Wasteland Kings

This is how I plan on starting my book. I’m putting together the material that will be critiqued at the writer’s conference. I thought that y’all would like to take a look at it and let me know what you think. Next week will be from another section that I plan on taking to the conference. 

My life pretty much fell apart the summer before my senior year of high school.

That summer, my dad passed away from bladder cancer. We all knew it was coming. He had fought bravely for years, but the doctors informed us a few weeks before his passing that his case was beyond saving. I think this foreknowledge softened the blow, but the loss still knocked me off my feet.

Unfortunately, things didn’t improve from there. Sometime after we lost my dad, my mother was diagnosed with Early Onset Alzheimers and I started to watch her fade away. My mother’s case of Alzheimer’s was remarkably quick and within a couple years she no longer knew who I was. I lost the woman I knew as my mother sometime in between my freshmen and sophomore year of college in 2007. I lost her again when she passed away in 2011.

From 2005 to 2012, my life was defined by chaos.

I wouldn’t have said that at the time and even now I struggle to put those words on the page. I get defensive when I think of my life this way. I don’t want to admit that my life felt completely out of control.

My life certainly didn’t look out of control. I was successful in all my classes and I never drank, partied, or had sex. A small village of friends sprang up to help me through my struggles.

I still felt like I was at the mercy of the difficult circumstances that life had thrown at me. Losing my parents had wrecked havoc in my life and even after my mother’s passing I continued to wait for the next disaster I knew would come around the corner. I constantly worried that I would never escape a life that I felt was defined by pain and struggle.

You may wonder why I wouldn’t have used the word chaos during that time and why I need to force it on the page now. During those hard times and still today, one of my default defense mechanisms is to ignore or avoid a problem. I assume that if I don’t pay attention to something it won’t affect me as much.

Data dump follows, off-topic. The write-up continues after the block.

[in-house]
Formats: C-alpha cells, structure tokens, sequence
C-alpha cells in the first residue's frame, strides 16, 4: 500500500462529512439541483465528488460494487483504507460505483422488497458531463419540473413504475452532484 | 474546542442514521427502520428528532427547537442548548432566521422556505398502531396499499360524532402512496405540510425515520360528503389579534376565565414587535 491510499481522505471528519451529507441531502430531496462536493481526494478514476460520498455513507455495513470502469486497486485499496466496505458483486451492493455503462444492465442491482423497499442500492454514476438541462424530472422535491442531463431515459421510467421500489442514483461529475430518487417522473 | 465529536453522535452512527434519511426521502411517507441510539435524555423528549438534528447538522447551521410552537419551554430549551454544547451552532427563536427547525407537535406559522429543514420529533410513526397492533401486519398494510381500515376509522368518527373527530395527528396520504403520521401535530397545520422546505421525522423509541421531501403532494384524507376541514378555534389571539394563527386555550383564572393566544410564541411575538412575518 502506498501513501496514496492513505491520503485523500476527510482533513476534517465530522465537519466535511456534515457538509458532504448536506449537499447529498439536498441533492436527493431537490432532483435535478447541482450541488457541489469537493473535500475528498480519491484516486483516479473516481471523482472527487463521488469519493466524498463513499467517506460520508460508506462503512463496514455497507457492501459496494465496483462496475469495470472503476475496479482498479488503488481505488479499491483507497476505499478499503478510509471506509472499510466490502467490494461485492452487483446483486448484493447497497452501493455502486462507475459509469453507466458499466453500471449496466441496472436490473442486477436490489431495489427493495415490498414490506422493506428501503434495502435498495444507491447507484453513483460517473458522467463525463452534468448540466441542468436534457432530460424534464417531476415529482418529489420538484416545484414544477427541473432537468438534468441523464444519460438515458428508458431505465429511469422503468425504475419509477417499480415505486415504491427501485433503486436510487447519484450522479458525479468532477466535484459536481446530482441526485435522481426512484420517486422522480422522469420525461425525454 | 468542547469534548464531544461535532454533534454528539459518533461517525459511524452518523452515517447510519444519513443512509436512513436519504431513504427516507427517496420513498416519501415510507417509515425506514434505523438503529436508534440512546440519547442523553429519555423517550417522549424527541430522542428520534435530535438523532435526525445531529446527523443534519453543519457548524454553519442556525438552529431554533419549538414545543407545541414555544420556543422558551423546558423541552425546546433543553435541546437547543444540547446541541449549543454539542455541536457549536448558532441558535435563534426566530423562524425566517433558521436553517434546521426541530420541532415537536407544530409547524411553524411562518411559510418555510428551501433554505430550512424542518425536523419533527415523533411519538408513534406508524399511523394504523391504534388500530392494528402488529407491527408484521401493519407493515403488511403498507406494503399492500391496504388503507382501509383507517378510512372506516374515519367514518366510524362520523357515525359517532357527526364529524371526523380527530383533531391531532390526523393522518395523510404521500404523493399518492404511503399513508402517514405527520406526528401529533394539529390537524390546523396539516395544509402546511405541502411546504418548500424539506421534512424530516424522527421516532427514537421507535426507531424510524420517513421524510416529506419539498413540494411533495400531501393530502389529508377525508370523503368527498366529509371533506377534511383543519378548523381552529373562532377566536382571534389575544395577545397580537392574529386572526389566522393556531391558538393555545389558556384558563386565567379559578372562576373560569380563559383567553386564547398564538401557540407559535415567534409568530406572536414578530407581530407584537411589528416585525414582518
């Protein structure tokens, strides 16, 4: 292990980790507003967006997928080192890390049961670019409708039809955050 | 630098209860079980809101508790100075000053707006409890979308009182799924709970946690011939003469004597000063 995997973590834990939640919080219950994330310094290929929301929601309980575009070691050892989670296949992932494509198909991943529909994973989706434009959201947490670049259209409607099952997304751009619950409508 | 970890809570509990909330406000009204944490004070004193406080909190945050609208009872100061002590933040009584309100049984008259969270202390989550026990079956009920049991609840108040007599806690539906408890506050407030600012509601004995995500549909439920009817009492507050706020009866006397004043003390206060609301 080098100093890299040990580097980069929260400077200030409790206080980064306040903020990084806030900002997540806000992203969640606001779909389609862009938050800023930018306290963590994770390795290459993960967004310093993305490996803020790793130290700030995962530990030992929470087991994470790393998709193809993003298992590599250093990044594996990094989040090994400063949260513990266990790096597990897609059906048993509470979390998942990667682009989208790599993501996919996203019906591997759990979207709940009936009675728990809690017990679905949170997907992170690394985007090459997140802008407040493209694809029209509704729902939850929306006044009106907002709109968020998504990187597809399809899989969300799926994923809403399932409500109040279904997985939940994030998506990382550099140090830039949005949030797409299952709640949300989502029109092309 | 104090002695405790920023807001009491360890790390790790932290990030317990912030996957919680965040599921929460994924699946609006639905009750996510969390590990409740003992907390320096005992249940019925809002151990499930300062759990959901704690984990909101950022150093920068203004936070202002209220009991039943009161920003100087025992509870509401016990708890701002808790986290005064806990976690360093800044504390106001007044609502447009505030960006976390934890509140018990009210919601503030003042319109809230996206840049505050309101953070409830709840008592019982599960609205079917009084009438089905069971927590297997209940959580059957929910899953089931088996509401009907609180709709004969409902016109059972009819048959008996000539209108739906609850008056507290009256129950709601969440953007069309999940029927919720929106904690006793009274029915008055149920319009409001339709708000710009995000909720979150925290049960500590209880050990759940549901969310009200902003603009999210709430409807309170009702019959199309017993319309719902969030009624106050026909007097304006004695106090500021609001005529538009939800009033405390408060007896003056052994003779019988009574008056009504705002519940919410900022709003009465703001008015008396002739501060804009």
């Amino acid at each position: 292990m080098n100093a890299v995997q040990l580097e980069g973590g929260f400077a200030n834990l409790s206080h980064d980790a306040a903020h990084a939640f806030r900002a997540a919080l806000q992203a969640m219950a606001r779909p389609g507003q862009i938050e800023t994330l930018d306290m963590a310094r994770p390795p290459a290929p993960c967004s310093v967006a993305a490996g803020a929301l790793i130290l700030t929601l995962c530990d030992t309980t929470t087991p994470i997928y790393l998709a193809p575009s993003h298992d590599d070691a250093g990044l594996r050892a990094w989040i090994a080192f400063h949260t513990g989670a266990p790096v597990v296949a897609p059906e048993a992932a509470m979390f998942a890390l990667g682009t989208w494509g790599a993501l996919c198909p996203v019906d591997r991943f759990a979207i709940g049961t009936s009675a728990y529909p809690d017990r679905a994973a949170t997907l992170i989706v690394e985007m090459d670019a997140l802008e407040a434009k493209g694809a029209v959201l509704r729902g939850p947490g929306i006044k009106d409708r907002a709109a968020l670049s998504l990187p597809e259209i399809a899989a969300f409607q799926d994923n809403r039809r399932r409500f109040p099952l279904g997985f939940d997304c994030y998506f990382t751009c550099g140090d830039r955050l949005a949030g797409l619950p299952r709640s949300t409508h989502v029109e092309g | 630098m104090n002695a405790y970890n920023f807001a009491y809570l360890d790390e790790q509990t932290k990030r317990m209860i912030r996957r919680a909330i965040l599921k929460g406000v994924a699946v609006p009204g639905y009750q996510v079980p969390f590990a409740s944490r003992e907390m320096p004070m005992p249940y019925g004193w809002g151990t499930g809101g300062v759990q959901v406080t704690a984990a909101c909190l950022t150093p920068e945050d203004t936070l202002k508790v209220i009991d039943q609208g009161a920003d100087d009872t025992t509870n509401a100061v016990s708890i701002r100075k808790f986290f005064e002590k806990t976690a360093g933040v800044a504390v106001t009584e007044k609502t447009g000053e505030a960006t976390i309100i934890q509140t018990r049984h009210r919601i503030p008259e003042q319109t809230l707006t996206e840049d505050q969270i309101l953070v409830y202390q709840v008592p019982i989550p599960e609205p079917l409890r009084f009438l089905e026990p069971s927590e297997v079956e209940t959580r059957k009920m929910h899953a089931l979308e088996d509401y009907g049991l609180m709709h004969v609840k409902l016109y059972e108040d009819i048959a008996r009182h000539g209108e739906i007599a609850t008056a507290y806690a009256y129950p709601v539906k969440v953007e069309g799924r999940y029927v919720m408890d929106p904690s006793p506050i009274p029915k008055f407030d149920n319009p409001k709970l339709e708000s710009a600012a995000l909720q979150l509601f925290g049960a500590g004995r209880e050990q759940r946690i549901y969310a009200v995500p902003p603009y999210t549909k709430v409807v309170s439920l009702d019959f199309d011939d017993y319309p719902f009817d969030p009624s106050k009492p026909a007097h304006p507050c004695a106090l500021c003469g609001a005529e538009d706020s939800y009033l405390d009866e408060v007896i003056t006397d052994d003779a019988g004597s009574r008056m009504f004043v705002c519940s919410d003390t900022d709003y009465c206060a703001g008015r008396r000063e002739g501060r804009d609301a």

Ignoring the chaos was simply an attempt to exert some sort of control over a life that was crumbling beneath me. Unfortunately, this was not my only way of trying to exert control over the chaos. I fell into addictions to pornography and co-dependency, which is basically an addiction to people.

From an objective perspective, I could’ve easily told you why ignoring the chaos, looking at porn, and being co-dependent were terrible decisions. That didn’t change the fact that I dove headfirst into all of them. My life felt like it was in free fall and I ran to those things because I thought they offered a way to slow or stop the fall.

Basically, when my life fell into chaos I decided to use any available means to take control of it. I decided to best fight the chaos in my life I needed to take control of it any way I could. That wasn’t my brightest idea.

The astronaut Chris Hadfield said in a TED talk that ‘there is no problem so bad that you can’t make it worse’. That is just what I did. I took my chaotic life and I made it much worse.

I studied history in college and I remember reading countless stories of rulers or political rulers who somehow gained by power and then acted like complete idiots. They acted against all sound wisdom and logic. That last sentence sums up quite a few of my decisions in the years between 2005-2012.

I saw the chaos in my life and I decided the best way to deal with it was to take control of my life. I decided to make myself king of my world. Even though I wanted to involve God’s wisdom and Christian theology in my decisions, I still thought I needed control in order to hold back the chaos.

I knew quite a bit of head knowledge about Christianity because I was raised in a Christian home, went to a Christian high school, and had plenty of Christian friends. I knew that I was supposed to let go of my life and make Jesus Lord of my life. My heart on the other hand had very little interest in that idea.

For every time I told myself that I needed to submit to Jesus, my heart would rebel against what I knew to be true and pull me into looking at porn. My knowledge about God wasn’t enough to convince me that I could trust God with the choices in my life. I thought I was the best authority because I was the only one who understood my pain.

 

 

Image Copyright: Steven Depolo

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